Engineering competencies are used to inform conversations about career progression between an engineer and their line manager. They define what an engineer is expected to be doing at a particular level. They are not a checklist, but a way to indicate what areas they may need to improve in. We also expect engineers to be meeting competencies from the levels before their current one.
We divide competencies into levels for different seniorities.
Each level represents the expectations and responsibilities that change from one level into another, so the name of each level contains two different job titles:
So, for example, a Junior Engineer should be considering the competencies at the “Junior to Mid” level.
Each competency has a summary which is designed to prompt a yes/no response. For each competency, an engineer should feel able to answer either “yes, I’m meeting this competency”, or “no, I’m not meeting this competency, yet”. An engineer and their line manager should keep a record of evidence for meeting each competency, for example:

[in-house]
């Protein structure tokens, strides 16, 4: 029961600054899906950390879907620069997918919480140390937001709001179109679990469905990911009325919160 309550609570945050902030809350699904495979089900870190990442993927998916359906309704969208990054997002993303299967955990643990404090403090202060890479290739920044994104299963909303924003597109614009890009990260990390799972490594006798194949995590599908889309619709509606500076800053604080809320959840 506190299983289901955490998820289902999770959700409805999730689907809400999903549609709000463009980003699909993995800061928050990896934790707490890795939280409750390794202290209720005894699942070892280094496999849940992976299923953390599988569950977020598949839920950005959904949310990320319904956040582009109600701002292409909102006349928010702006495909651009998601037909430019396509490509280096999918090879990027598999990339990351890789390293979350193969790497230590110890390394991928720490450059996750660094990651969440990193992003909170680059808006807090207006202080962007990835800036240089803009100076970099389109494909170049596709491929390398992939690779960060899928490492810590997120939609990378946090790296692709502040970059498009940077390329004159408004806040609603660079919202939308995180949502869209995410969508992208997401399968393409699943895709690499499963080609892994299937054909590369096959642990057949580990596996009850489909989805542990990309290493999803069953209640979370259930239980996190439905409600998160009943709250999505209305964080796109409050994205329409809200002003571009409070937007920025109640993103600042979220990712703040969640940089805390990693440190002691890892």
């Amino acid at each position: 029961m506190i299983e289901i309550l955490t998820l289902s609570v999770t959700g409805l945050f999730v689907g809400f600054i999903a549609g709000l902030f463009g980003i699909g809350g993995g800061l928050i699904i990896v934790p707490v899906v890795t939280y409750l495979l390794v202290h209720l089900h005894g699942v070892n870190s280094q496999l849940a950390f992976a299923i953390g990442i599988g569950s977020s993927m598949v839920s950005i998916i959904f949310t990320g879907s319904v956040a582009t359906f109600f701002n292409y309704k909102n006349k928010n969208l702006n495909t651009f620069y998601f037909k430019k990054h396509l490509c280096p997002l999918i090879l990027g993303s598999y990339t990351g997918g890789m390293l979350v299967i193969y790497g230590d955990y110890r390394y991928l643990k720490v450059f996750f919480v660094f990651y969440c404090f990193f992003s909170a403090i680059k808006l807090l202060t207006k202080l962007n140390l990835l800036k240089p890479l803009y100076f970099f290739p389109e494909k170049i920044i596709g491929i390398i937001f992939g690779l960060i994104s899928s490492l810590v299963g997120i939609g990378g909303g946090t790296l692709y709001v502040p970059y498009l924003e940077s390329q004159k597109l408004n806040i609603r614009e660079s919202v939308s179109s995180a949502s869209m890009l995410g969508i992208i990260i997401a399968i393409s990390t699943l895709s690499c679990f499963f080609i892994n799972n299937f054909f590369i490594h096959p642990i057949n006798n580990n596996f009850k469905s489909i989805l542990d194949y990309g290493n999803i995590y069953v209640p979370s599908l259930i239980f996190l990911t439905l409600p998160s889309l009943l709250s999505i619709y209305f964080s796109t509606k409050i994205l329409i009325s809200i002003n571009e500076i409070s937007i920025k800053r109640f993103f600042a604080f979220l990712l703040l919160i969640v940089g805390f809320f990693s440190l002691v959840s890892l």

|Contributes to the personal development of more junior people||Yes||Has been mentoring a junior member of staff for six months. Ran a department-wide Git workshop|
|Leads hiring process for new Engineers||No||The team has not had to hire new engineers in the last year, and so this competency cannot be met|
A copy of the Engineering Progression Tracker (Google Sheet) is useful for keeping track of progress.
Some competencies have one or more examples. The examples are purely illustrative, and will not apply to everyone. When working towards a competency, an engineer does not need to be meeting any of the examples given if they can provide evidence that they are meeting the competency in another way.